takes a generation specification as its argument. The specification is either the word latest, meaning the latest generation (also the de-
fault), or a number. See the generations command to see what generations are available, and what their numbers are.
Policy for keeping and removing backup generations
The forget command can follow a policy to automatically keep some and remove other backup generations. The policy is set with the
POLICY is comma-separated list of rules. Each rule consists of a count and a time period. The time periods are h, d, w, m, and y, for
hour, day, week, month, and year.
A policy of 30d means to keep the latest backup for each day when a backup was made, and keep the last 30 such backups. Any backups in be-
tween will be removed, as will any backups older than the oldest kept backup.
As an example, assume backups are taken every hour, on the hour: at 00:00, 01:00, 02:00, and so on, until 23:00. If the forget command is
run at 23:15, with the above policy, it will keep the backup taken at 23:00 on each day, and remove every other backup that day. It will
also remove backups older than 30 days.
If backups are made every other day, at noon, forget would keep the 30 last backups, or 60 days worth of backups, with the above policy.
Note that obnam will only inspect timestamps in the backup repository, and does not care what the actual current time is. This means that
if you stop making new backups, the existing ones won't be removed automatically. In essence, obnam pretends the current time is just af-
ter the latest backup when forget is run.
The rules can be given in any order, but will be sorted to ascending order of time period before applied. (It is an error to give two
rules for the same period.) A backup generation is kept if it matches any rule.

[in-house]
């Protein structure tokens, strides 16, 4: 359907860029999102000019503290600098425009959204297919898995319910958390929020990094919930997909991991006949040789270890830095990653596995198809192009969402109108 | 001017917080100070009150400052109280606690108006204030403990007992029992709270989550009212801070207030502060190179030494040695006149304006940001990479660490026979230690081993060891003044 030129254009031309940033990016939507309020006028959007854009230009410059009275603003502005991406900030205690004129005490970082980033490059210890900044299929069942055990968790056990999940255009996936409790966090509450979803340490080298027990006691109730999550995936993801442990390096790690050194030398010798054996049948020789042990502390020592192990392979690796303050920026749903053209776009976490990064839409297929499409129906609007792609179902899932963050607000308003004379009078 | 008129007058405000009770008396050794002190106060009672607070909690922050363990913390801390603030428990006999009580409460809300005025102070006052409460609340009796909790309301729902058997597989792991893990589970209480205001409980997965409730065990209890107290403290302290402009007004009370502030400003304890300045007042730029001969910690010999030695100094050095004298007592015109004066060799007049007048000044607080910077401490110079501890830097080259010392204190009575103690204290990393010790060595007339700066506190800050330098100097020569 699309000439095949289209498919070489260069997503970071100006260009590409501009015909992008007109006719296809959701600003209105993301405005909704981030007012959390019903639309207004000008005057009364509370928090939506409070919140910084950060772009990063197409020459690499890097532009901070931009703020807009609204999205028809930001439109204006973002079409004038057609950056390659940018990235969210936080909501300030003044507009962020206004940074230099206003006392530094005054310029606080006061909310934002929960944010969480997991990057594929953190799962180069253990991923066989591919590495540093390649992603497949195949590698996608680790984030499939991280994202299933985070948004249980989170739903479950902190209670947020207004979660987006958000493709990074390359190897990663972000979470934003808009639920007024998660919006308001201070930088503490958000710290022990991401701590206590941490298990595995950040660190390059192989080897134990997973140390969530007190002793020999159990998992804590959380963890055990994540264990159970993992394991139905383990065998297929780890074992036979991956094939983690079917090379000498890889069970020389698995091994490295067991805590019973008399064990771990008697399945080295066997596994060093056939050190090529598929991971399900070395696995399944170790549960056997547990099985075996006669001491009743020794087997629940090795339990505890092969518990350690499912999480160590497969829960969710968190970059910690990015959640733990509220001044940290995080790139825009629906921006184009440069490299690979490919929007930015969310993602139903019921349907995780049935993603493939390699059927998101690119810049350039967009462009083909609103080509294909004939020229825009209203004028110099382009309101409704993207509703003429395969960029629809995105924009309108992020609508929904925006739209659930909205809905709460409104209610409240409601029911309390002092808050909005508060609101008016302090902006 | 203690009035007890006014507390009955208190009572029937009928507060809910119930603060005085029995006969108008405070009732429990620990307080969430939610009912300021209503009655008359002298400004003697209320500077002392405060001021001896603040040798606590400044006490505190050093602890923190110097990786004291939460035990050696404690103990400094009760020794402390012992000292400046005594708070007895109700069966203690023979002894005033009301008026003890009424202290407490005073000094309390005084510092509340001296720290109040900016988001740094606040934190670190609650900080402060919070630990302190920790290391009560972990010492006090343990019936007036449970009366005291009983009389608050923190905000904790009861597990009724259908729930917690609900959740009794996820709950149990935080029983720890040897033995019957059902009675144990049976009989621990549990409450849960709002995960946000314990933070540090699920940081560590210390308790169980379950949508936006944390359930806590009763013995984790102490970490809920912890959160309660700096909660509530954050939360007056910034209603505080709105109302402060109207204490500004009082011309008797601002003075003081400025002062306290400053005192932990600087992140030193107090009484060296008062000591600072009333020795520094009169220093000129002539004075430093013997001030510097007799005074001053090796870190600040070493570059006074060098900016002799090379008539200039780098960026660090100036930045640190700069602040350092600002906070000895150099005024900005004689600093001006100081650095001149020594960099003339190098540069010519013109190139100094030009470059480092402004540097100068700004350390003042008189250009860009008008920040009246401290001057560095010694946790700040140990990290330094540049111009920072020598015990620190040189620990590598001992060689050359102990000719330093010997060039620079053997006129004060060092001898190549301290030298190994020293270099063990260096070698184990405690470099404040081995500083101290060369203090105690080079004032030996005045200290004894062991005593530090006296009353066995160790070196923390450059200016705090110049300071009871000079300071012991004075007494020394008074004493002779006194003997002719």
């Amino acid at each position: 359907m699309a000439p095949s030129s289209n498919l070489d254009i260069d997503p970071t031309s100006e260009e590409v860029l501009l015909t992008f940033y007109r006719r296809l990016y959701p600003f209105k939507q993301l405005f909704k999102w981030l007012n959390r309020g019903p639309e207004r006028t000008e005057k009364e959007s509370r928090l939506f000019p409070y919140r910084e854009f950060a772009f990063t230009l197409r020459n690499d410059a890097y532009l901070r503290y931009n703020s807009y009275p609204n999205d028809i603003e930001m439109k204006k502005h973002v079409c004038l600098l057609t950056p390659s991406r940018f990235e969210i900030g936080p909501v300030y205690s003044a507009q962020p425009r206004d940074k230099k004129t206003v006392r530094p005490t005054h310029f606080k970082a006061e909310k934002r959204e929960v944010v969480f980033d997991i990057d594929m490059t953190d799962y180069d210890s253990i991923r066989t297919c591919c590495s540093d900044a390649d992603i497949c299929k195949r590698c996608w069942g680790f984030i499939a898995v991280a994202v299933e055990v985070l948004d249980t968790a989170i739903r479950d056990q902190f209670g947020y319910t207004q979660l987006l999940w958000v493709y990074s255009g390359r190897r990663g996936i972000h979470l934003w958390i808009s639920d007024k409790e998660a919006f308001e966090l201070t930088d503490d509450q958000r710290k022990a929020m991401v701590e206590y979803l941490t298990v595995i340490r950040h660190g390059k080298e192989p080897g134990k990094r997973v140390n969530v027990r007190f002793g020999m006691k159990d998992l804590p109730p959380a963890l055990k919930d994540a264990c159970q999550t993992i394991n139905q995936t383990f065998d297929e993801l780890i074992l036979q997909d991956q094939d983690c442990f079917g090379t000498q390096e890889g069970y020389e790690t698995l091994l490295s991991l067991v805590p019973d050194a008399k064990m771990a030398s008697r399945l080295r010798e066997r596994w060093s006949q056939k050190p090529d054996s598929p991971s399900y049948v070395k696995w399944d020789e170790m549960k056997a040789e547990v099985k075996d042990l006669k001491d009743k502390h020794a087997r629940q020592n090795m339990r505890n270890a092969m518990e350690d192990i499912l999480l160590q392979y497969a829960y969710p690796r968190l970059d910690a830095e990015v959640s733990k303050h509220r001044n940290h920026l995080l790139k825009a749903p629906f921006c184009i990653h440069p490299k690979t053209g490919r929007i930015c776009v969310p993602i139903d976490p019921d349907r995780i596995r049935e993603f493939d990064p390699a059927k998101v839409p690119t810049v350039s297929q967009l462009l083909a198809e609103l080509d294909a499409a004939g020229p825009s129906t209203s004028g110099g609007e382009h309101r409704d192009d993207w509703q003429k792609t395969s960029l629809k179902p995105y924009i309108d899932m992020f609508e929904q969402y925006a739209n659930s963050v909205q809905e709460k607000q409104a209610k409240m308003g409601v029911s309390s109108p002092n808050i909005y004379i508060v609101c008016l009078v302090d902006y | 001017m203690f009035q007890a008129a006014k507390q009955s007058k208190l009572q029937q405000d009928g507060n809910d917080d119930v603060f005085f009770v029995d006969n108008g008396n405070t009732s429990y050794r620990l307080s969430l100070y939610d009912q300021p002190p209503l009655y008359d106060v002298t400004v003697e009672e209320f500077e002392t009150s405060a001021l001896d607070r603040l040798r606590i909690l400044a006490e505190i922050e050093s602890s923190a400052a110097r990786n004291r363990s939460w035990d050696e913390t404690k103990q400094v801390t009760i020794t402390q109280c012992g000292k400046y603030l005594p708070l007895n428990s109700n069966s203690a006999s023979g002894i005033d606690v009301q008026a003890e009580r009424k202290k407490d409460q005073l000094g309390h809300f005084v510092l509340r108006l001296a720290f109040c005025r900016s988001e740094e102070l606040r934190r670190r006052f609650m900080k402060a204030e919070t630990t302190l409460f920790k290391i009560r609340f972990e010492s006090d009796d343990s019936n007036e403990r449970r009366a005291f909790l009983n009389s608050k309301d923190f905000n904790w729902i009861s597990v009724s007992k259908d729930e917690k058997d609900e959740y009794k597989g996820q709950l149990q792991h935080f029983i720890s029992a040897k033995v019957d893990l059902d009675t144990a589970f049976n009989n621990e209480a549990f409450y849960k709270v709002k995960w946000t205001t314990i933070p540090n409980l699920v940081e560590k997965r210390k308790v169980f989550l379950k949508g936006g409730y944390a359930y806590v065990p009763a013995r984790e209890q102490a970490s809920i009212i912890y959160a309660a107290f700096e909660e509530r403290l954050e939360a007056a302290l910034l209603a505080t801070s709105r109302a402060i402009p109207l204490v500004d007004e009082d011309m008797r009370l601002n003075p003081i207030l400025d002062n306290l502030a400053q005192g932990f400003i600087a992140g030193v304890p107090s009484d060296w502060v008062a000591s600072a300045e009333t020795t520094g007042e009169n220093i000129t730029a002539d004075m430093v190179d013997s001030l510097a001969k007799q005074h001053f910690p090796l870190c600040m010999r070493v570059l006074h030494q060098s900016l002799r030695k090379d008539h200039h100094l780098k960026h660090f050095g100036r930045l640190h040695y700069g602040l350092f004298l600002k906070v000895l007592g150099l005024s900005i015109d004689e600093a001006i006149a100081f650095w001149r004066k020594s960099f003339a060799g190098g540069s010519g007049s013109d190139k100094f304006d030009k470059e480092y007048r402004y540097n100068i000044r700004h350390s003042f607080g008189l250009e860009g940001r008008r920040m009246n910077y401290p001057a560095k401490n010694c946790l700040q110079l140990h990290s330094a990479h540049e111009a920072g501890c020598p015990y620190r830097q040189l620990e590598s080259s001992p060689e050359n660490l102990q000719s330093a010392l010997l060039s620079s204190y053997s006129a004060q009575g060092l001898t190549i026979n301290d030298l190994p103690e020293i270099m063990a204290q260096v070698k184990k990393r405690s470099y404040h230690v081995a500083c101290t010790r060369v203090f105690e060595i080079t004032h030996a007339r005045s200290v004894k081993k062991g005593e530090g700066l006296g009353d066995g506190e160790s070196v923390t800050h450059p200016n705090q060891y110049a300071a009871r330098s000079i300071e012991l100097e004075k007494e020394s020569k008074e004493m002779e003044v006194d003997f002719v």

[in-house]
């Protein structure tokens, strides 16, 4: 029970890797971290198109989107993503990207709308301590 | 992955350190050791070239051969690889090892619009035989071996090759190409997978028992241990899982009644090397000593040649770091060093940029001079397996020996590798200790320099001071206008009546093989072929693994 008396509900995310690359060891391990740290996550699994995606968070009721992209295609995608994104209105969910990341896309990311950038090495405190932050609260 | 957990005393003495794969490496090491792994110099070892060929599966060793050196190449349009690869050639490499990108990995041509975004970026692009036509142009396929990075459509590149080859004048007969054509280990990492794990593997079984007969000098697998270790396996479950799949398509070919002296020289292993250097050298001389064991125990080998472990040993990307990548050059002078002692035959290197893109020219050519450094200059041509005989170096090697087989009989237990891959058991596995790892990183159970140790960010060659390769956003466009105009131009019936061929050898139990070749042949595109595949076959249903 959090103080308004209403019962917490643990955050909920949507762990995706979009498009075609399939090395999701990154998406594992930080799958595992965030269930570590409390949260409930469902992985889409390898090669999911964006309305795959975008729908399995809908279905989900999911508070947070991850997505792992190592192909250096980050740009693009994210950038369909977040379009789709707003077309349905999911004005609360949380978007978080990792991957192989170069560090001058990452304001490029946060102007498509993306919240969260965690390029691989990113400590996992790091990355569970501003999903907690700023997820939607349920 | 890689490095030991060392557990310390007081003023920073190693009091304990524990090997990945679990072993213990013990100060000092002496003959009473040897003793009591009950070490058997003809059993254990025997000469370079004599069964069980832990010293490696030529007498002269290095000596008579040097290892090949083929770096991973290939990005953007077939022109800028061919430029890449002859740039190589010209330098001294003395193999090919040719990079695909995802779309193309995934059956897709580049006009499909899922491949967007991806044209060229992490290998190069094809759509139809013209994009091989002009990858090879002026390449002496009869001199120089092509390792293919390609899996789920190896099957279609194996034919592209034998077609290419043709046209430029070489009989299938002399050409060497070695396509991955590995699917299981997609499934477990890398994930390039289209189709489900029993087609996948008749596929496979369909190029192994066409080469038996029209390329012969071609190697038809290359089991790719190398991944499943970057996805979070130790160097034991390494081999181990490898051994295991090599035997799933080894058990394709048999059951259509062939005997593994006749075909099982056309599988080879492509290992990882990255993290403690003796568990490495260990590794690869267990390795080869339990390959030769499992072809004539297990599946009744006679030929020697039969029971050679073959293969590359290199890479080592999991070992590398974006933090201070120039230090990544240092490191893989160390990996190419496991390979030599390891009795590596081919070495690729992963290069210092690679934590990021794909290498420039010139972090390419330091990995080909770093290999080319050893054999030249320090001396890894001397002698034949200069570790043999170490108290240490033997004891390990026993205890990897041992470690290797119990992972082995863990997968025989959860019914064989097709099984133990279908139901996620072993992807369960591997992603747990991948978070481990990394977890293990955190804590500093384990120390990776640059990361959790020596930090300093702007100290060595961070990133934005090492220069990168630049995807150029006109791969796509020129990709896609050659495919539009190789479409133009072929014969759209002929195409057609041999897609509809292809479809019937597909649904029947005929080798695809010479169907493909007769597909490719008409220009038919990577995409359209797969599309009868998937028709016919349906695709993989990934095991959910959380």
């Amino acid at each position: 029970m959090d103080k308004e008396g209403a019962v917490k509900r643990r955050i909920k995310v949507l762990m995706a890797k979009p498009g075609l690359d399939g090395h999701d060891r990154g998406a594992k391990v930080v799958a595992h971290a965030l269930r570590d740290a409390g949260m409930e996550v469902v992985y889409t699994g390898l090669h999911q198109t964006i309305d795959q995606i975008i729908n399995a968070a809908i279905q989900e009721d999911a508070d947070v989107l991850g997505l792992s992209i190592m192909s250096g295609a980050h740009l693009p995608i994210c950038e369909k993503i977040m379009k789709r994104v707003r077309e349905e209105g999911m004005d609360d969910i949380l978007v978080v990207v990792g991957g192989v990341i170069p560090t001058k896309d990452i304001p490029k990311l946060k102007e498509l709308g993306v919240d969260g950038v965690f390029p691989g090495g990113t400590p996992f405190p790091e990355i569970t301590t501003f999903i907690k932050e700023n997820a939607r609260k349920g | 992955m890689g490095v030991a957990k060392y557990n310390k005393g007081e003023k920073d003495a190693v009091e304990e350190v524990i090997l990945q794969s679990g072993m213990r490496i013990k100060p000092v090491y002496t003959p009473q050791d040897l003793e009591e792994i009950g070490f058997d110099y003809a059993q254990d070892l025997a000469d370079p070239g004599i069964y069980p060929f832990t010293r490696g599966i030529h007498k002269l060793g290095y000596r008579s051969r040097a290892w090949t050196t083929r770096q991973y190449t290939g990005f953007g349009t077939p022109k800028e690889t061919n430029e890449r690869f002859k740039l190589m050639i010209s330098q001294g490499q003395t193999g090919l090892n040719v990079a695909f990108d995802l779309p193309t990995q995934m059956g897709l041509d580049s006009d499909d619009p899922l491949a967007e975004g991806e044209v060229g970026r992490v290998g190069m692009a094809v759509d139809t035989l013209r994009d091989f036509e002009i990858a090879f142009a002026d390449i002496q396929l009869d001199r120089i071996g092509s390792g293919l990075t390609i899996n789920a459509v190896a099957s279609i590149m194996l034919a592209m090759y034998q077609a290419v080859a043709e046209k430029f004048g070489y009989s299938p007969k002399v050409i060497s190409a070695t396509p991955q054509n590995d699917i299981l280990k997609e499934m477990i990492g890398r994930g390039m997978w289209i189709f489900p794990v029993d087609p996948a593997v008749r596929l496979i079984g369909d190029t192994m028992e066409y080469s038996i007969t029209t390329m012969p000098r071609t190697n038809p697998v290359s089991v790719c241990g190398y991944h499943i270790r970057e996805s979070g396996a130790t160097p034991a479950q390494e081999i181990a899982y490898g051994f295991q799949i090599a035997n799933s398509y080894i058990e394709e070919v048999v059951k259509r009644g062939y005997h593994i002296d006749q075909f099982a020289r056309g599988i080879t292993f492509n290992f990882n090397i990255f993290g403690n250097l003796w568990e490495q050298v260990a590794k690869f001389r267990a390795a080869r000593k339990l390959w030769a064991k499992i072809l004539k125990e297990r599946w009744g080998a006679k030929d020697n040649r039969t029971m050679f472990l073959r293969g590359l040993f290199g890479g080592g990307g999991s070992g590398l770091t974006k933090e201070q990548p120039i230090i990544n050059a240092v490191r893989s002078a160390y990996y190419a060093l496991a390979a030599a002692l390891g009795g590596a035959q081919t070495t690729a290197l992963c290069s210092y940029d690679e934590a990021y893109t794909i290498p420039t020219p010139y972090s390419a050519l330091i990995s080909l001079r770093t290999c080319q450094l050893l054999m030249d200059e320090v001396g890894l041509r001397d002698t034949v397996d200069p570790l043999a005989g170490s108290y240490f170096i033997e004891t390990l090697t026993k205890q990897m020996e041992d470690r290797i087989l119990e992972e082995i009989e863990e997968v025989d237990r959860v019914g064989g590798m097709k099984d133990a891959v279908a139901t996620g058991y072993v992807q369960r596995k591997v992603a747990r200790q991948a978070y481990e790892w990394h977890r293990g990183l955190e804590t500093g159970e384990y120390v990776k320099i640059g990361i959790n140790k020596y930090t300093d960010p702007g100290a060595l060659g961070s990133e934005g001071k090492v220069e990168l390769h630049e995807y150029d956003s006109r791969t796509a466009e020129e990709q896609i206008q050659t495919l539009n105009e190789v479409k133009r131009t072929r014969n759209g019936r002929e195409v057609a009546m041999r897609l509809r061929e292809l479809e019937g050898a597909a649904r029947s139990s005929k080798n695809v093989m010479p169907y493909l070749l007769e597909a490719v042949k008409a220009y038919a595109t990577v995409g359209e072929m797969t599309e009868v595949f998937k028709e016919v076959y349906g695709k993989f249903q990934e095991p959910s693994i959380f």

For example, assume the same backup frequence as above, but a policy of 30d,52w. This will keep the newest daily backup for each day for
thirty days, and the newest weekly backup for 52 weeks. Because the hourly backups will be removed daily, before they have a chance to get
saved by a weekly rule, the effect is that the 23:00 o'clock backup for each day is saved for a month, and the 23:00 backup on Sundays is
saved for a year.
If no policy is given, forget will keep everything.
A typical policy might be 72h,7d,5w,12m, which means: keep the last 72 hourly backups, the last 7 daily backups, the last 5 weekly backups
and the last 12 monthly backups. If the backups are systematically run on an hourly basis, this will mean keeping hourly backups for three
days, daily backups for a week, weekly backups for a month, and monthly backups for a year.
The way the policy works is a bit complicated. Run forget with the --pretend option to make sure you're removing the right ones.
obnam can encrypt all the data it writes to the backup repository. It uses gpg(1) to do the encryption. You need to create a key pair us-
ing gpg --gen-key (or use an existing one), and then tell obnam about it using the --encrypt-with option.
obnam will look for configuration files in a number of locations. See the FILES section for a list. All files are treated as if they are
were one with the contents of all files catenated.
The files are in INI format, and only the [config] section is used (any other sections are ignored).
The long names of options are used as keys for configuration variables. Any setting that can be set from the command line can be set in a
configuration file, in the [config] section.
For example, the options in the following command line:
obnam --repository=/backups --exclude='.wav$' backup
could be replaced with the following configuration file:
(You can use either foo=value or foo: value syntax in the files.)
The only unusual thing about the files is the way options that can be used many times are expressed. All values are put in a single line,
separated by commas (and optionally spaces as well). For example:
exclude = foo, bar, .mp3$
The above has three values for the exclude option: any files that contain the words foo or bar anywhere in the fully qualified pathname, or
files with names ending with a period and mp3 (because the exclusions are regular expressions).